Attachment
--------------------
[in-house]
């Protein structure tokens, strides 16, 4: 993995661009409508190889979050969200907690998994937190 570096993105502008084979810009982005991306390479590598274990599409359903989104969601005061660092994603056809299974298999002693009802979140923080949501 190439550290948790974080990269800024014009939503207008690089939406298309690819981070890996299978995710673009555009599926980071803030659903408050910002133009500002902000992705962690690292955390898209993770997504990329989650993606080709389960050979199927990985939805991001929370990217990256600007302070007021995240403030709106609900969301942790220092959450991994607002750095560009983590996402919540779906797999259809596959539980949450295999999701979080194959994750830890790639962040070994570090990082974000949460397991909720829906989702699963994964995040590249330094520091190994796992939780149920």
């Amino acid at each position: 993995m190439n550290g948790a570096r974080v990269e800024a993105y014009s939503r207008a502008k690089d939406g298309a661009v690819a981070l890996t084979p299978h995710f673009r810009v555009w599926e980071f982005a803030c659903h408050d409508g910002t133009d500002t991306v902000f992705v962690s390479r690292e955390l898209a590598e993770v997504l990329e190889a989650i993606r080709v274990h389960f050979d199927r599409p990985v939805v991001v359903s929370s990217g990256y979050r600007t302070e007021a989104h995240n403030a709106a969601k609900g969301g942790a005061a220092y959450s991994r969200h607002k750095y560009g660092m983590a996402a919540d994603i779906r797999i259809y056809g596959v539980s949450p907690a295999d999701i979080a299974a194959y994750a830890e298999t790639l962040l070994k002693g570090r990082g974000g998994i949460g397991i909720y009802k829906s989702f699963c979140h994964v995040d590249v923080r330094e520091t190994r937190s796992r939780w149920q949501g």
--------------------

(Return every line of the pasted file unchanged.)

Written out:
[in-house]
């Protein structure tokens, strides 16, 4: 993995661009409508190889979050969200907690998994937190 570096993105502008084979810009982005991306390479590598274990599409359903989104969601005061660092994603056809299974298999002693009802979140923080949501 190439550290948790974080990269800024014009939503207008690089939406298309690819981070890996299978995710673009555009599926980071803030659903408050910002133009500002902000992705962690690292955390898209993770997504990329989650993606080709389960050979199927990985939805991001929370990217990256600007302070007021995240403030709106609900969301942790220092959450991994607002750095560009983590996402919540779906797999259809596959539980949450295999999701979080194959994750830890790639962040070994570090990082974000949460397991909720829906989702699963994964995040590249330094520091190994796992939780149920």
């Amino acid at each position: 993995m190439n550290g948790a570096r974080v990269e800024a993105y014009s939503r207008a502008k690089d939406g298309a661009v690819a981070l890996t084979p299978h995710f673009r810009v555009w599926e980071f982005a803030c659903h408050d409508g910002t133009d500002t991306v902000f992705v962690s390479r690292e955390l898209a590598e993770v997504l990329e190889a989650i993606r080709v274990h389960f050979d199927r599409p990985v939805v991001v359903s929370s990217g990256y979050r600007t302070e007021a989104h995240n403030a709106a969601k609900g969301g942790a005061a220092y959450s991994r969200h607002k750095y560009g660092m983590a996402a919540d994603i779906r797999i259809y056809g596959v539980s949450p907690a295999d999701i979080a299974a194959y994750a830890e298999t790639l962040l070994k002693g570090r990082g974000g998994i949460g397991i909720y009802k829906s989702f699963c979140h994964v995040d590249v923080r330094e520091t190994r937190s796992r939780w149920q949501g």